Yes. You could say I’m ambidextrous. I started back in March of 2005. Have I felt any cognitive changes? I cannot say. Back then, I was reading five hours a day ( I was in high school) while performing this experiment. If anything, I believe ambidextrous training is great for injury prevention instead of cognitive changes. Using the same arm over a period time, with inadequate rest, can lead to injuries. 

    If you have any questions just ask me or look up Michael Lavery. Lavery has a book called “Whole Brain Planet” which deals with ambidexterity. Personally, I believe the book is backed up by weak claims but might be what you are looking for.

  • Azg780

    ive recently started working on my left hand. one thing id note is the relative pressures of the first three fingers. id be interested to hear your comments on hand/wrist angle given the difference in writing towards the arm when writing righty and away from it when writing lefty. 

    • http://LifeByExperimentation.com Zane the Experimenter

      This is definitely one of the hardest things to get used to. Lefties really have to “wrap” their hand overtop of the writing, creating a sort of lowercase “n” shape with their wrist. I really went through a lot of experimentation to see what ultimately felt best for me in this department, changing the angle and pressure of my fingers until it started to feel natural. I’d say that you probably can’t really go wrong, to be honest. If it works for you, then it’s good enough :)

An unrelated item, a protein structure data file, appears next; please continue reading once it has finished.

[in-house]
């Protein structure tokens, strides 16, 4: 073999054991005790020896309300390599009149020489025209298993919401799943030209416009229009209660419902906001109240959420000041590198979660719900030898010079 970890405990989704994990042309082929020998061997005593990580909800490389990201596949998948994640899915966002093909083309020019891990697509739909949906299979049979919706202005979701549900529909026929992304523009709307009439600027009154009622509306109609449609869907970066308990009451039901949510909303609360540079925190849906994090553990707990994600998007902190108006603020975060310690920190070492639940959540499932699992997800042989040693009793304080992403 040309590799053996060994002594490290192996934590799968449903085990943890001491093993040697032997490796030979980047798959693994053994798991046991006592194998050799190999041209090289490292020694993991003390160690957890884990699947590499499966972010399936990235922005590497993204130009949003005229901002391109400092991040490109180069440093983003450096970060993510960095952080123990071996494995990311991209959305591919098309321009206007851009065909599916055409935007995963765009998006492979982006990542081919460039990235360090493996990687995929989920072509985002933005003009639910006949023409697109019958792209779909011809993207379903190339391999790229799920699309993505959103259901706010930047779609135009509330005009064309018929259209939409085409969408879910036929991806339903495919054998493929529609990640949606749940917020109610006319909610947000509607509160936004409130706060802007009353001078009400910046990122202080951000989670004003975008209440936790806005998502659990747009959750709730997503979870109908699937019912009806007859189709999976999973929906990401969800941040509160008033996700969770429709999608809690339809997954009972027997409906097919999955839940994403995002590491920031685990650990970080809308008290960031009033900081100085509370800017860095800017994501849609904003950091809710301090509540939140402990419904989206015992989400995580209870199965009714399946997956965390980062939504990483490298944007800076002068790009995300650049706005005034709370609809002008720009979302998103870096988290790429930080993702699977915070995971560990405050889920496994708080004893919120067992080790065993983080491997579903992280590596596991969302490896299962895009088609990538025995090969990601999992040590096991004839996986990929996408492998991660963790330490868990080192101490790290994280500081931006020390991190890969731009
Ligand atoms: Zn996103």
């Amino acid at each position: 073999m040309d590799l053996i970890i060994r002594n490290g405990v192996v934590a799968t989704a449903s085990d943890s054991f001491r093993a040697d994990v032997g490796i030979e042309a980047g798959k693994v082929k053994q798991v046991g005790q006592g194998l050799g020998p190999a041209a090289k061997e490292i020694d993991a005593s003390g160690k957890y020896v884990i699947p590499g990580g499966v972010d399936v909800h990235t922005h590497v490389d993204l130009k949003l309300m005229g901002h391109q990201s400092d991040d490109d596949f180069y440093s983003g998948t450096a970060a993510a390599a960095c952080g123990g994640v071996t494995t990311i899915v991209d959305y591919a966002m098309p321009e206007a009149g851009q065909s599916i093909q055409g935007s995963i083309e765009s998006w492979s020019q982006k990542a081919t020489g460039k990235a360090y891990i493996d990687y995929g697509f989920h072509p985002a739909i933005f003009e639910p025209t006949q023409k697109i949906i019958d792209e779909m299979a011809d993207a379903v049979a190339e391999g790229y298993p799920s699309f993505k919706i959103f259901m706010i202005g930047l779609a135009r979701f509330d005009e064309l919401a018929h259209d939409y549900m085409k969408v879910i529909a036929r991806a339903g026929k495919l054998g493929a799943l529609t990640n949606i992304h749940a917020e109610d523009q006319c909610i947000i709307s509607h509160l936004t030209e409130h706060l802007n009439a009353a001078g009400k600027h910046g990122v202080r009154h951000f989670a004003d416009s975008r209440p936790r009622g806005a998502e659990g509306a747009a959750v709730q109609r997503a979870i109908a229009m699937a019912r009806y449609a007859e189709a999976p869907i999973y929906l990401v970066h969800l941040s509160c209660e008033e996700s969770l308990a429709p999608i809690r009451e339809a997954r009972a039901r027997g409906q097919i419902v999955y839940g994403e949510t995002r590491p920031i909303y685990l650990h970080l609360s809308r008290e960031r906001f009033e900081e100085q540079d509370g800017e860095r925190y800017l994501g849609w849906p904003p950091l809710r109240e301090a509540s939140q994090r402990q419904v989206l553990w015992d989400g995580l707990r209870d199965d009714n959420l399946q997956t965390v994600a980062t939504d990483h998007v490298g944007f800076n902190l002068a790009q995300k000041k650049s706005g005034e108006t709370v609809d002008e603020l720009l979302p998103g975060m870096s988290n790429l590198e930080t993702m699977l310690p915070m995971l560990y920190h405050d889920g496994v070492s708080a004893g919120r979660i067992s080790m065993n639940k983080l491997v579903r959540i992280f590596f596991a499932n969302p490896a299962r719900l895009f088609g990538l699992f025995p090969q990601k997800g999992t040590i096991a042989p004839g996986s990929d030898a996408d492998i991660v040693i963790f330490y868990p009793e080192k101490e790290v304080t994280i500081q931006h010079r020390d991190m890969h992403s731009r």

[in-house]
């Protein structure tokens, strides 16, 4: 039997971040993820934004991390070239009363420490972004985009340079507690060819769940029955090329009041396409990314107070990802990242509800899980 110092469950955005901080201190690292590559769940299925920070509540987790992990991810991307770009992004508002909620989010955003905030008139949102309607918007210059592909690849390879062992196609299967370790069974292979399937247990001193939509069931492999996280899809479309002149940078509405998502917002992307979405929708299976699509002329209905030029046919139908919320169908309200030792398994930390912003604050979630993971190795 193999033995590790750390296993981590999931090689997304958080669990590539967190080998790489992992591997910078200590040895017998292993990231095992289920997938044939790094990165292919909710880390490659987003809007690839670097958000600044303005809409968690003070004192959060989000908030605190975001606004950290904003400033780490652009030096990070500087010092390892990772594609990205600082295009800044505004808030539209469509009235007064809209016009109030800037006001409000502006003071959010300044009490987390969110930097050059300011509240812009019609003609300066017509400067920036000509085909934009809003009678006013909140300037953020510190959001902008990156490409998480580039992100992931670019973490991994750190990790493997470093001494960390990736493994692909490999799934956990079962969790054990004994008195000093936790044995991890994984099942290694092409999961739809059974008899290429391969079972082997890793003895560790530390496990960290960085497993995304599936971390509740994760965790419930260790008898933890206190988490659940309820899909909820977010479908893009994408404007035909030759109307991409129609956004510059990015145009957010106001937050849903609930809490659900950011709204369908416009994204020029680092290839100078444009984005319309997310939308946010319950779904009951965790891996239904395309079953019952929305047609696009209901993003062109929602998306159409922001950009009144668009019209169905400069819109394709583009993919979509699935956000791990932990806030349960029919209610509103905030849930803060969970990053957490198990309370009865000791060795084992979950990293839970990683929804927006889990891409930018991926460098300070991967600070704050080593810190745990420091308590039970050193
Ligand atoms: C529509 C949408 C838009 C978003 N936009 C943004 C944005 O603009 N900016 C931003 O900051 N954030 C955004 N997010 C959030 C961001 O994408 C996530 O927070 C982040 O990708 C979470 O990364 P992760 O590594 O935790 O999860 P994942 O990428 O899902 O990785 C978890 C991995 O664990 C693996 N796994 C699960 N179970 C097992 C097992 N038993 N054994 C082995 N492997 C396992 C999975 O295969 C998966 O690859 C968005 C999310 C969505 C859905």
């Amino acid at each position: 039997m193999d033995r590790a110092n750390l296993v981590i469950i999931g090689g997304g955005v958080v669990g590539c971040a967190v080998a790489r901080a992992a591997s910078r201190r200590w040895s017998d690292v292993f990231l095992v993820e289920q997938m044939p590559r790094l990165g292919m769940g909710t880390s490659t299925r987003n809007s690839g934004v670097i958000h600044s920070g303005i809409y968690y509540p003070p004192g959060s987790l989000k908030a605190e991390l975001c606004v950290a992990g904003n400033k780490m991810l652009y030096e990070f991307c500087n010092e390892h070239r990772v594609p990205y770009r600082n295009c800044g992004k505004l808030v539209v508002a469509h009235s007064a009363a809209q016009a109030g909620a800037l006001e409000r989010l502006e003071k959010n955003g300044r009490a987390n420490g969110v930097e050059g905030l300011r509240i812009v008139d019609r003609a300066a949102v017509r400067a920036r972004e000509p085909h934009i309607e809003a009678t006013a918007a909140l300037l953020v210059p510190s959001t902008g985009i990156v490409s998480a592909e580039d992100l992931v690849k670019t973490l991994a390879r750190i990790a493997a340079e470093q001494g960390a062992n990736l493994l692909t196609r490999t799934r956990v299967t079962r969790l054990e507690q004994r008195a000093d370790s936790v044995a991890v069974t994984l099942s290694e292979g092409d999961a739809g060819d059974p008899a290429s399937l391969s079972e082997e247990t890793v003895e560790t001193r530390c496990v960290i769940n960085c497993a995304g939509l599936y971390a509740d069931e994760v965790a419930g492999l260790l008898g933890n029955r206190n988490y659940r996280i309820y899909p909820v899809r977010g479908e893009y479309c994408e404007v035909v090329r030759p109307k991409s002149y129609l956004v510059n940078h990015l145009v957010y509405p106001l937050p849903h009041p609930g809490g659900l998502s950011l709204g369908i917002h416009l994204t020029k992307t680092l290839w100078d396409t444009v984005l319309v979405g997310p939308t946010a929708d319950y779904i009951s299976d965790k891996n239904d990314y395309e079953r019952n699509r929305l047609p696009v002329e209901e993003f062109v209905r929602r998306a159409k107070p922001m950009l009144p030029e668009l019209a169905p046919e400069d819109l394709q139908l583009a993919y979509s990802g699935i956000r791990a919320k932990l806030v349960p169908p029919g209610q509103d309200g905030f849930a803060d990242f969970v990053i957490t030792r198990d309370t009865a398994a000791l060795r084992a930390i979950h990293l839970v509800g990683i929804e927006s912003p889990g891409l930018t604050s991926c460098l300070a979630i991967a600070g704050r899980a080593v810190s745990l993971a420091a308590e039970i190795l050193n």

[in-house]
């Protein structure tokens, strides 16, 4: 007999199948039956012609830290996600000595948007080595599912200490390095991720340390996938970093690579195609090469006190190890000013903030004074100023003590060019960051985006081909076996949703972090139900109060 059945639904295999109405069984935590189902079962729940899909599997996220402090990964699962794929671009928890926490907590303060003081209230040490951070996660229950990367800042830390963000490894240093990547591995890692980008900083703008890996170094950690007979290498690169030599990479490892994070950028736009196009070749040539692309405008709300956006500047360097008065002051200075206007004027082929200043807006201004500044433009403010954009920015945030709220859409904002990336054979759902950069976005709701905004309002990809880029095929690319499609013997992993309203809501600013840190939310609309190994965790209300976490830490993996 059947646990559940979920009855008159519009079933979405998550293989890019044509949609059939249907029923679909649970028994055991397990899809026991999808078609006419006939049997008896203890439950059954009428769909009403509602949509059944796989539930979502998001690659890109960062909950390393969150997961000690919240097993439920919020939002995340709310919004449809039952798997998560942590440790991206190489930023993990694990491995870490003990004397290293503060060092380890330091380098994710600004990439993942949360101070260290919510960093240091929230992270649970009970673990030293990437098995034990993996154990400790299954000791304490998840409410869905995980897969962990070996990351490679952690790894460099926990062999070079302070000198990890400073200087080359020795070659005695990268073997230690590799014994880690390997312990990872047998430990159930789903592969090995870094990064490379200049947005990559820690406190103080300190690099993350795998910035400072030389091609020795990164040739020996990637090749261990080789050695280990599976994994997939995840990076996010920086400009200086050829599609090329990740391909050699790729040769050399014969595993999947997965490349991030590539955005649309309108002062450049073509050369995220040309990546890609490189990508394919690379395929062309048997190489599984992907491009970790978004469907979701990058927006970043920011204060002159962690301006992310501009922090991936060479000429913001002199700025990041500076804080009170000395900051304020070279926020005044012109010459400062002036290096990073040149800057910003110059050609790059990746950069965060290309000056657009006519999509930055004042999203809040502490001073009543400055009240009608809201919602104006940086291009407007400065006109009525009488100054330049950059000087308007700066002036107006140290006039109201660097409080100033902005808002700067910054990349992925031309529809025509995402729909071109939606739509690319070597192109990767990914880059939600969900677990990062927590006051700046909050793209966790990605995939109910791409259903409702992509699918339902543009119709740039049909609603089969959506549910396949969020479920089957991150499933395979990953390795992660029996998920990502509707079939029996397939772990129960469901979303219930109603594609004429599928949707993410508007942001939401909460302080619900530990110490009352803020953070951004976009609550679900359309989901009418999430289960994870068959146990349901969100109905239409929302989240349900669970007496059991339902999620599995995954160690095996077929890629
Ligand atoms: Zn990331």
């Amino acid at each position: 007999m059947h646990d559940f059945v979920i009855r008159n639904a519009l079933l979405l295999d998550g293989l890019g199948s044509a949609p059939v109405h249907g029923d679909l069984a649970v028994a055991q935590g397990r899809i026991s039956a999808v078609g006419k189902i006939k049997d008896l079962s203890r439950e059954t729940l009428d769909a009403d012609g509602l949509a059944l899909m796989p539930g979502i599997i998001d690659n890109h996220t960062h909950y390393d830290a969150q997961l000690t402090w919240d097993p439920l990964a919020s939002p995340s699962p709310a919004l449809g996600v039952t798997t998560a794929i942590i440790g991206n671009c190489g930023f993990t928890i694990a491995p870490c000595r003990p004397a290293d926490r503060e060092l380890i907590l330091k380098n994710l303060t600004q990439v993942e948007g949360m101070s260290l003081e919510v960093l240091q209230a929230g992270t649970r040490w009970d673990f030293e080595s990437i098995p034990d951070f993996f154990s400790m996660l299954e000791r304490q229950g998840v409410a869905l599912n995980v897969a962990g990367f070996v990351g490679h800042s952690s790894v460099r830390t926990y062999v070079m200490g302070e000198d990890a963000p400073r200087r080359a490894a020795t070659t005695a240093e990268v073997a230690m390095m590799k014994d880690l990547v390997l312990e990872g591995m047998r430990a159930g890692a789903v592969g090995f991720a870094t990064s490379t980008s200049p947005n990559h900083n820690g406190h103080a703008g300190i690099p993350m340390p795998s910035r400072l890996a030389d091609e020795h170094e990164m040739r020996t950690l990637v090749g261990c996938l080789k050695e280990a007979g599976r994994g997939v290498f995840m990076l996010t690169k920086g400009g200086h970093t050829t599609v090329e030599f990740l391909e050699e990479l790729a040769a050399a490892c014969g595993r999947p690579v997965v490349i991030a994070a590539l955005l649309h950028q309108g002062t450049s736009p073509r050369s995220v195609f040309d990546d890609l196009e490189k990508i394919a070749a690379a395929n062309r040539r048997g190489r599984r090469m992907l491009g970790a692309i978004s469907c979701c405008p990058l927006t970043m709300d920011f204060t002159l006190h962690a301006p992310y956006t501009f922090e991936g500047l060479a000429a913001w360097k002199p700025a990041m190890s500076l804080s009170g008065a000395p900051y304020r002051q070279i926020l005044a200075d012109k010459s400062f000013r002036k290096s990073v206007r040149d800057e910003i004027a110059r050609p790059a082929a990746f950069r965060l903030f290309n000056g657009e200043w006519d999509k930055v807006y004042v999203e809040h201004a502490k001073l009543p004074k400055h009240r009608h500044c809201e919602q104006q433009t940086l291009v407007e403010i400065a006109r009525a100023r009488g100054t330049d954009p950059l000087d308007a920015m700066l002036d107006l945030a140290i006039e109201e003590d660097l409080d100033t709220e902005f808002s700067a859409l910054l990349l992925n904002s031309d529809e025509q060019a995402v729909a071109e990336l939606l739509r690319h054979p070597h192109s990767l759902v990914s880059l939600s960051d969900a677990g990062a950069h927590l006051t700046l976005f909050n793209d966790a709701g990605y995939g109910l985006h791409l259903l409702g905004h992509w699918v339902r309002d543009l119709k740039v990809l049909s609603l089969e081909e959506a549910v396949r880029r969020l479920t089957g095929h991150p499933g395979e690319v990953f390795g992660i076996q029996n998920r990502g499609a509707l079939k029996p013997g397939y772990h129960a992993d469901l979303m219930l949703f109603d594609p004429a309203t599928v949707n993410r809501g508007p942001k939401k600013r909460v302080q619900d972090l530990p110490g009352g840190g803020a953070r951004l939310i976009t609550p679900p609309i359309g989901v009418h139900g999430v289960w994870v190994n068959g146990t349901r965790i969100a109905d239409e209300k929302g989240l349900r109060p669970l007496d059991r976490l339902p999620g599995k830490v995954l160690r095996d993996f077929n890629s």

• Mrglad9

    try to use the ambidextrous scissors. they are mixed. Also, try to cut with the left hand with a right-handed scissors and oppusite!!! try to type with one hand 30m and the second after also 30m. ;D

  • Mrglad

    im an ambidextrous!? Yes!

    • Mrglad9

      am I. Sorry :D

  • Cathie

    I’m curious whether you persisted with this experiment and if so what if anything you observed? In my experience, it is easier to do mirror writing, while writing from left to right, with my left (non-dominant) hand. I have tried writing with both hands simultaneously, starting in the centre of the page and writing leftwards with my left hand and rightwards with my right hand. I have also tried writing left to right, simultaneously. The latter is more difficult but produces a feeling that is akin to satisfaction or coherence. All in all, I notice an increased alertness when I practice simultaneous writing. Very interested in your observations.